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Publication numberUS4068165 A
Publication typeGrant
Application numberUS 05/694,443
Publication dateJan 10, 1978
Filing dateJun 9, 1976
Priority dateJun 16, 1975
Also published asDE2526852A1, DE2526852B1
Publication number05694443, 694443, US 4068165 A, US 4068165A, US-A-4068165, US4068165 A, US4068165A
InventorsMichael Labinsky, Michael Vetter
Original AssigneeSiemens Aktiengesellschaft
Export CitationBiBTeX, EndNote, RefMan
External Links: USPTO, USPTO Assignment, Espacenet
Circuit for determining the slope of a signal
US 4068165 A
Abstract
A circuit for determining the slope of a signal of a predetermined minimum duration and below an upper limit by carrying out an integration first in a positive and then in a negative direction in which means are provided to insure that the integration is carried out and an output provided only when measuring a portion of the signal which is free from disturbances.
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Claims(10)
What is claimed is:
1. A circuit for determining the slope of a signal of predetermined minimum duration and limited slope, the signal containing transients thereon, said circuit carrying out a measurement only on a relatively undisturbed portion of said signal comprising:
an integrator having said signal as in input for integrating said signal over a predetermined time period;
a logic circuit for controlling the beginning and ending of the integration time period; and
means, having said signal as an input, for causing said logic circuit to terminate an integration and re-start the integration upon detection of a transient during the measurement cycle comprising:
1. first and second limit indicators having their outputs connected to said logic circuit;
2. sampling means for periodical sampling the signal being measured and providing the value of said signal sampled at one time as a reference input to said limit indicators and the value of the signal sampled at a subsequent time as a second input to said limit indicators, said limit indicators providing an output to said logic circuits to terminate integration if the difference between said reference signal and said other signal is greater than a predetermined amount.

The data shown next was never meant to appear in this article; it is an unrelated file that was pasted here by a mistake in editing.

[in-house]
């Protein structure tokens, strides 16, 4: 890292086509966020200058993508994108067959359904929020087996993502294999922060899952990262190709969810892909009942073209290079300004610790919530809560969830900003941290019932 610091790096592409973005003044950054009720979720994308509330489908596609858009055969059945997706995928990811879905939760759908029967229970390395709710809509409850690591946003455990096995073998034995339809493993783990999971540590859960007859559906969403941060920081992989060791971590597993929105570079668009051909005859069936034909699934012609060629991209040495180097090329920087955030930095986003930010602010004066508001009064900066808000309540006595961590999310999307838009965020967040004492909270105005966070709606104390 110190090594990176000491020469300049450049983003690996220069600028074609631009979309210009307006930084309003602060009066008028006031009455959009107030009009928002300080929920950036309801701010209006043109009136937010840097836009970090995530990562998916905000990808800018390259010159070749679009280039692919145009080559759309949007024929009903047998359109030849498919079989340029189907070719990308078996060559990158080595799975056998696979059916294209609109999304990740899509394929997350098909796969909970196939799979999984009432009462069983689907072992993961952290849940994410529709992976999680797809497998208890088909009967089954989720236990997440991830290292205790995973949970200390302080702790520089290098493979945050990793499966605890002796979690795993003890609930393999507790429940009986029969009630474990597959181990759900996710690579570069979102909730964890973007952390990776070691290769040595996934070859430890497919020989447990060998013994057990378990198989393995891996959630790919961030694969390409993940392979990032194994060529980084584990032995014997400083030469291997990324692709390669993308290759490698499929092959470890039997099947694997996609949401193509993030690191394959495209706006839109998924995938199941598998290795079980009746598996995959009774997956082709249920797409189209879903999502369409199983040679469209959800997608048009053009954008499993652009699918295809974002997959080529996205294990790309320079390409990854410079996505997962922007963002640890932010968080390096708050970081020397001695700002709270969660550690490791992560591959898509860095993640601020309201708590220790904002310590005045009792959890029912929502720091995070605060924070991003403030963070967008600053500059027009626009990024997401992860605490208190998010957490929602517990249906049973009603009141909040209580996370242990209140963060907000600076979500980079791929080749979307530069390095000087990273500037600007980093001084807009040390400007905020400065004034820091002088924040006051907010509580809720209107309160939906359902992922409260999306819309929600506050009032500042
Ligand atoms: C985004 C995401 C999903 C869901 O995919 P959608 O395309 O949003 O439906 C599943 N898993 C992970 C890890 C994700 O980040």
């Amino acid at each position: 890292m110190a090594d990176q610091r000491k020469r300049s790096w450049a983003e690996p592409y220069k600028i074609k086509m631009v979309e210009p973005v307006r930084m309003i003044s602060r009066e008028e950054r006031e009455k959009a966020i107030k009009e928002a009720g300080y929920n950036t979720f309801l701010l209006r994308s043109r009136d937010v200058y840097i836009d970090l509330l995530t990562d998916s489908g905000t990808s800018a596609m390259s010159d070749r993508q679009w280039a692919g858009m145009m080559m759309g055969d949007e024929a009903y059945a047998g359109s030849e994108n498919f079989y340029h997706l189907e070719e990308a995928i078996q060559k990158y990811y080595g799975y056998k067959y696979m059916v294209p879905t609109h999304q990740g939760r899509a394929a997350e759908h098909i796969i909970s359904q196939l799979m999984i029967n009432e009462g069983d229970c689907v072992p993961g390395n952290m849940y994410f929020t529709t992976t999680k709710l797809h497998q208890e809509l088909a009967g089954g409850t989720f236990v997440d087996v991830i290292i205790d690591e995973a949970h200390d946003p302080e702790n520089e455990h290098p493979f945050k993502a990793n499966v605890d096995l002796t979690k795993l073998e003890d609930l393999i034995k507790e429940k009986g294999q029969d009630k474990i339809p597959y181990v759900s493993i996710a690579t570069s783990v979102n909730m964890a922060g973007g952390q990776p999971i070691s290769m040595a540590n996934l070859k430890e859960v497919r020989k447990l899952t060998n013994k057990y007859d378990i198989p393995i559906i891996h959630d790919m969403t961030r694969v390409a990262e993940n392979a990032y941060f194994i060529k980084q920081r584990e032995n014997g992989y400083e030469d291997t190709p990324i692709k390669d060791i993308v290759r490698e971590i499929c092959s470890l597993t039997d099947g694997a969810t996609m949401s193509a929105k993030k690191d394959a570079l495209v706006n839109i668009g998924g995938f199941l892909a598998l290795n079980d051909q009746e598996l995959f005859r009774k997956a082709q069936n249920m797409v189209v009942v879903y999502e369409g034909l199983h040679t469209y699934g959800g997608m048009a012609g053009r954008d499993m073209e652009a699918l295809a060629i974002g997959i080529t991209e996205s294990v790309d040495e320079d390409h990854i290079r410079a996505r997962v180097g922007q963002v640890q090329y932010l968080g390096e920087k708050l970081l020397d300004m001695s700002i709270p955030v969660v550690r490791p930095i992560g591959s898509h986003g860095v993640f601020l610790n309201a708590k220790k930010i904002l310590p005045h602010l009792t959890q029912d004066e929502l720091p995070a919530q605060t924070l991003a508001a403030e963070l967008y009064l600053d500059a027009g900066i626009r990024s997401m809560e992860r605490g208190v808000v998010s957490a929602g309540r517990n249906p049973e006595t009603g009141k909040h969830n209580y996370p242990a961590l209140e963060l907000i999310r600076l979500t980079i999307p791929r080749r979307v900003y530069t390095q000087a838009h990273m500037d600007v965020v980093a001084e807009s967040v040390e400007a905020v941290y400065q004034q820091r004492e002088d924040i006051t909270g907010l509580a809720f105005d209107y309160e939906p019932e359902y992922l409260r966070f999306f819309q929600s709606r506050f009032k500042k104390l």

2. A circuit according to claim 1 and further including signal processing means interposed between the source of said signal and said integrator and said means for causing, comprising:
a. means for inverting the signal;
b. means for sampling said inverted signal;
c. a source of fixed voltage; and
d. means for summing said signal, said sampled inverted signal and said source of d-c voltage.
3. A circuit according to claim 1 wherein said integrator is a two ramp integrator having coupled to its input polarity reversing means, said polarity reversing means being controlled by said logic circuit.
4. A circuit according to claim 1 wherein said logic circuit comprises:
a. a timing generator providing outputs controlling said integrator and said sampling means;
b. a NOR gate having as inputs the outputs of said limit detector;
c. a monostable multi-vibrator having the output of said NOR gate as an input; and
d. a NAND gate having as a first input the output of said NOR gate and a second input the output of said monostable multi-vibrator, the output of said NAND gate being provided as an input to said timing generator to enable and disable the carrying out of an integration cycle.
5. A circuit according to claim 4 where and further including a differential amplifier coupling the output of said integrator as a further input to said NOR gate.
6. A circuit according to claim 2 wherein said signal is the arc voltage line in the ignition system of an internal combustion engine.
7. A circuit according to claim 6 and further including a voltage divider coupling said ignition system to said signal processing means.
8. A circuit for measuring the resistance of interference suppression resistors in the ignition system of an internal combustion engine comprising:
a. a voltage divider connected to a portion of the ignition system carrying high voltage to develop a signal source;
b. an integrator having said signal as in input for integrating said signal over a predetermined time period;
c. a logic circuit for controlling the beginning and ending of the integration time period; and
d. means, having said signal as an input, for causing said logic circuit to terminate an integration and re-start the integration upon detection of a transient during the measurement cycle comprising:
1. first and second limit indicators having their outputs connected to said logic circuit;